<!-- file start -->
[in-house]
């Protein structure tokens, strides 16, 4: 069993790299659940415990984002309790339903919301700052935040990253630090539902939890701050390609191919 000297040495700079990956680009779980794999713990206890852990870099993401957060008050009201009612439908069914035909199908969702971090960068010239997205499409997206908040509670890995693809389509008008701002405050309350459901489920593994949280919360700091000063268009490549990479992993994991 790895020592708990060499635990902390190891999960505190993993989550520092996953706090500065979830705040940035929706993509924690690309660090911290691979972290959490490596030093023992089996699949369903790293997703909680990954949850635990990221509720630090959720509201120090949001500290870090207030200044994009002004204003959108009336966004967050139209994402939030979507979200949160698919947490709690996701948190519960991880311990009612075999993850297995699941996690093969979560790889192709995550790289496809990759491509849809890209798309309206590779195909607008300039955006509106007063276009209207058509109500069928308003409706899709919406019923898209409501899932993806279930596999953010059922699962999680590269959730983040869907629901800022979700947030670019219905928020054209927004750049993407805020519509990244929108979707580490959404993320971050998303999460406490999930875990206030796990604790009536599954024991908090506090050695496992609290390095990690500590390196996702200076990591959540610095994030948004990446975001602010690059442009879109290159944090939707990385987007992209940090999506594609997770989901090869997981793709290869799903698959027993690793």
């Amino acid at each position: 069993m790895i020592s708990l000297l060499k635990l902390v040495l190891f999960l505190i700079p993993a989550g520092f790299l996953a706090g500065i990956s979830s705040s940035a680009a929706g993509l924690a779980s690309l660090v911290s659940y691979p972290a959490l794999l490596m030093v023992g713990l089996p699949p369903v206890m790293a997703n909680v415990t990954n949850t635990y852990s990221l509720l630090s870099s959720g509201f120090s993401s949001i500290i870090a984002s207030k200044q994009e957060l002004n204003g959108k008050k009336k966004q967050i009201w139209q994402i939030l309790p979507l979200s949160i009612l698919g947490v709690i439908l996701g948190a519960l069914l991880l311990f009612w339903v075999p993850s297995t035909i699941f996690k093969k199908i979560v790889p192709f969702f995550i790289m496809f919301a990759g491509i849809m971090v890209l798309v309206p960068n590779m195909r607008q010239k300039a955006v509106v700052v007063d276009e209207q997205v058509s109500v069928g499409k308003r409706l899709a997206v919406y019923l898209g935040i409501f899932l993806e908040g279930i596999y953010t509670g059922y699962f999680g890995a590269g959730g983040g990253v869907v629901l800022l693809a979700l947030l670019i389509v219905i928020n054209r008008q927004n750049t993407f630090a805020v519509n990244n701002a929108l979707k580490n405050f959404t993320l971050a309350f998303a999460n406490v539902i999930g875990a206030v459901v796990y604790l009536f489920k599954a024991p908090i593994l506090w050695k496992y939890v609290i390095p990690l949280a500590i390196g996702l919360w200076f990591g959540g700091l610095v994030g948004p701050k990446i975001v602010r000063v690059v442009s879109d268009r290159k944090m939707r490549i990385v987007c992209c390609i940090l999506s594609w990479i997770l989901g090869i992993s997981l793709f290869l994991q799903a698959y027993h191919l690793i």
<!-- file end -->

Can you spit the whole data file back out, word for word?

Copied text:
[in-house]
């Protein structure tokens, strides 16, 4: 069993790299659940415990984002309790339903919301700052935040990253630090539902939890701050390609191919 000297040495700079990956680009779980794999713990206890852990870099993401957060008050009201009612439908069914035909199908969702971090960068010239997205499409997206908040509670890995693809389509008008701002405050309350459901489920593994949280919360700091000063268009490549990479992993994991 790895020592708990060499635990902390190891999960505190993993989550520092996953706090500065979830705040940035929706993509924690690309660090911290691979972290959490490596030093023992089996699949369903790293997703909680990954949850635990990221509720630090959720509201120090949001500290870090207030200044994009002004204003959108009336966004967050139209994402939030979507979200949160698919947490709690996701948190519960991880311990009612075999993850297995699941996690093969979560790889192709995550790289496809990759491509849809890209798309309206590779195909607008300039955006509106007063276009209207058509109500069928308003409706899709919406019923898209409501899932993806279930596999953010059922699962999680590269959730983040869907629901800022979700947030670019219905928020054209927004750049993407805020519509990244929108979707580490959404993320971050998303999460406490999930875990206030796990604790009536599954024991908090506090050695496992609290390095990690500590390196996702200076990591959540610095994030948004990446975001602010690059442009879109290159944090939707990385987007992209940090999506594609997770989901090869997981793709290869799903698959027993690793």
């Amino acid at each position: 069993m790895i020592s708990l000297l060499k635990l902390v040495l190891f999960l505190i700079p993993a989550g520092f790299l996953a706090g500065i990956s979830s705040s940035a680009a929706g993509l924690a779980s690309l660090v911290s659940y691979p972290a959490l794999l490596m030093v023992g713990l089996p699949p369903v206890m790293a997703n909680v415990t990954n949850t635990y852990s990221l509720l630090s870099s959720g509201f120090s993401s949001i500290i870090a984002s207030k200044q994009e957060l002004n204003g959108k008050k009336k966004q967050i009201w139209q994402i939030l309790p979507l979200s949160i009612l698919g947490v709690i439908l996701g948190a519960l069914l991880l311990f009612w339903v075999p993850s297995t035909i699941f996690k093969k199908i979560v790889p192709f969702f995550i790289m496809f919301a990759g491509i849809m971090v890209l798309v309206p960068n590779m195909r607008q010239k300039a955006v509106v700052v007063d276009e209207q997205v058509s109500v069928g499409k308003r409706l899709a997206v919406y019923l898209g935040i409501f899932l993806e908040g279930i596999y953010t509670g059922y699962f999680g890995a590269g959730g983040g990253v869907v629901l800022l693809a979700l947030l670019i389509v219905i928020n054209r008008q927004n750049t993407f630090a805020v519509n990244n701002a929108l979707k580490n405050f959404t993320l971050a309350f998303a999460n406490v539902i999930g875990a206030v459901v796990y604790l009536f489920k599954a024991p908090i593994l506090w050695k496992y939890v609290i390095p990690l949280a500590i390196g996702l919360w200076f990591g959540g700091l610095v994030g948004p701050k990446i975001v602010r000063v690059v442009s879109d268009r290159k944090m939707r490549i990385v987007c992209c390609i940090l999506s594609w990479i997770l989901g090869i992993s997981l793709f290869l994991q799903a698959y027993h191919l690793i």